Shannon’s story: the power of mentorship in feeling connected to university

This content mentions loneliness or isolation, which some people may find triggering.

Shannon began her university studies during the Covid pandemic. This had a large impact on her feeling connected to the university and her peers. In this piece Shannon writes about how creating a mentorship network helped her feel connected and empowered to others.   

The Covid cohort

From school, we were told that university is a time of joy. We were told we’d be with hundreds of people from a plethora of cultures and it’s the most exciting time of our life. Almost like those institutions in your favourite TV shows, with the vibrancy and excitement from all the newbies beginning their first step into independent life! September 20th, 2020, the day I walked into halls, there was not a sound.

The excitement and bustle of sixth form changed to a silent room. All I had was a laptop showing muted voices and faceless screens. I questioned how I would organically connect with others? For over half of my degree that sense of humanity wasn’t tangible, from genuine laughter to the depth of conversation and the energy that feeds between persons. How do I stay inspired, motivated, and connected in this altered world?

The background shows different drawings of lots of people in circles connected by dotted lines. There is also a quote: "When you meet one person who is like you, it leaves a trail to connect with more like-minded students"


The bleakness of the pandemic drove nihilism, but I tried to remain optimistic. I learned to appreciate the quietness it provided for introspection; to deeply reflect on my purpose and value at university and to understand to how to flourish in this unknown space. 

It is much easier said than done to embark on the journey of self-empowerment. It doesn’t happen overnight. There is a multilayering of what shapes and drives us. As an Indo-Caribbean woman from Hackney, who is heavily underrepresented in the academic space, there was so much to unpack. I started to reflect on the times that I felt that I was my thriving self, and what had prompted that. I was someone with such drive and enthusiasm to enter new spaces, such as insight sessions and conferences to contribute to positive change in my society. I was incredibly determined to broaden my global awareness and research topics that I was fascinated by. I planned to create a blog space to enlighten myself and those around me about the intricacies of life. I reflected that much of my ability and confidence to grow and to develop a thriving mindset stemmed from being in a supportive, uplifting environment.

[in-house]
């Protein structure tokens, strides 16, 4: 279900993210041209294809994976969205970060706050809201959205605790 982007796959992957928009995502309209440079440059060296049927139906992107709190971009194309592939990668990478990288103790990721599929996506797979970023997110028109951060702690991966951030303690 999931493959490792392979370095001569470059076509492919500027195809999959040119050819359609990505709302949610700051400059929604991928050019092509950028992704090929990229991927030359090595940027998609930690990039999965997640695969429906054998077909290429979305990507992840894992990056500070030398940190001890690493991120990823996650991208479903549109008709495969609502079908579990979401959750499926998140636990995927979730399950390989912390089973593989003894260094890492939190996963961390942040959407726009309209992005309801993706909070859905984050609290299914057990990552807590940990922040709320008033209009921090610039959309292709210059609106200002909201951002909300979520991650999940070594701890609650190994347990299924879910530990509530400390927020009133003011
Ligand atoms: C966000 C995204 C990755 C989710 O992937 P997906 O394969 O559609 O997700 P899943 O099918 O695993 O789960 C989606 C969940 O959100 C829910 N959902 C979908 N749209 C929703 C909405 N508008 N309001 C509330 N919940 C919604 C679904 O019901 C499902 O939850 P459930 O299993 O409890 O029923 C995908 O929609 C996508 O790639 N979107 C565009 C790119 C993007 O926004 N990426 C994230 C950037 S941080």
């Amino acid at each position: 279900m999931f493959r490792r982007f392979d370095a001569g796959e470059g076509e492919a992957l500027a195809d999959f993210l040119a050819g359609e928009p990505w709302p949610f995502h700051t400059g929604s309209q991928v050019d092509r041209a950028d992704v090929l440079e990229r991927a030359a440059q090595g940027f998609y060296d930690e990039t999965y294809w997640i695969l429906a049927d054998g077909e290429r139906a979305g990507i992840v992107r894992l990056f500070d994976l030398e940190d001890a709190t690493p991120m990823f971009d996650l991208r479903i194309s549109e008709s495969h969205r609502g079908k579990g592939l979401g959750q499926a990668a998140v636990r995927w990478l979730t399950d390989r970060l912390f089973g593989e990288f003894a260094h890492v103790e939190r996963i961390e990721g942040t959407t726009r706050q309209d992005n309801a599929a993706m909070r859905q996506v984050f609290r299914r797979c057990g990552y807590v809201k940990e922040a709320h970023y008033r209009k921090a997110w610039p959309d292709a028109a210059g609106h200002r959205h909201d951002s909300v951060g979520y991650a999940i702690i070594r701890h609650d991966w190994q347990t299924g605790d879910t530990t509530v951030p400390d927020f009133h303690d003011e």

Community mentorship was the most pivotal tool throughout my life, that shaped my self-belief and drive to want to flourish. In moving away from home, I was in a new space, way of life and culture. I hardly found those from a similar background as me, but I knew there were pockets of us dotted across campus! I looked around at the varying university initiatives that provided a space for mentorship and while they were incredible, in being a covid starter, I found it difficult to wholly immerse myself into my institution. The key to mentorship is identification, finding the network and connecting with someone with whom you can see yourself in. It was about that sense of relatability of lived experience, to discuss intricate themes on overcoming imposter syndrome, belonging and recognising your self-worth; that will differ between groups and cultures.

Collective strength

The beauty of university is that when you meet one person who is like you, it leaves a trail to connect with more like-minded students. I also reconnected with my friends at home, and unsurprisingly, all related to the feeling of alienation. I was determined to create a central space to connect us across the map, especially as there aren’t very many of us in the academic world. So, I created a group, external from my institution but united the most underrepresented students on a national basis. We shaped a comfortable, protected, and empowering virtual space to feel like we are in the room together. The unity of like-minded students, with similar journeys and experiences, in one area, inspiring and relating to one another, and introspecting together created a snowball effect. Students further connected with and checked on friends and supported those alike at their respective institutions. This is how we get through it together. There is no age, pace, or structure to mentorship; the key is to make it your own and be in a space that inspires, understands, and empowers you; allowing you to grow and flourish in your university journey.

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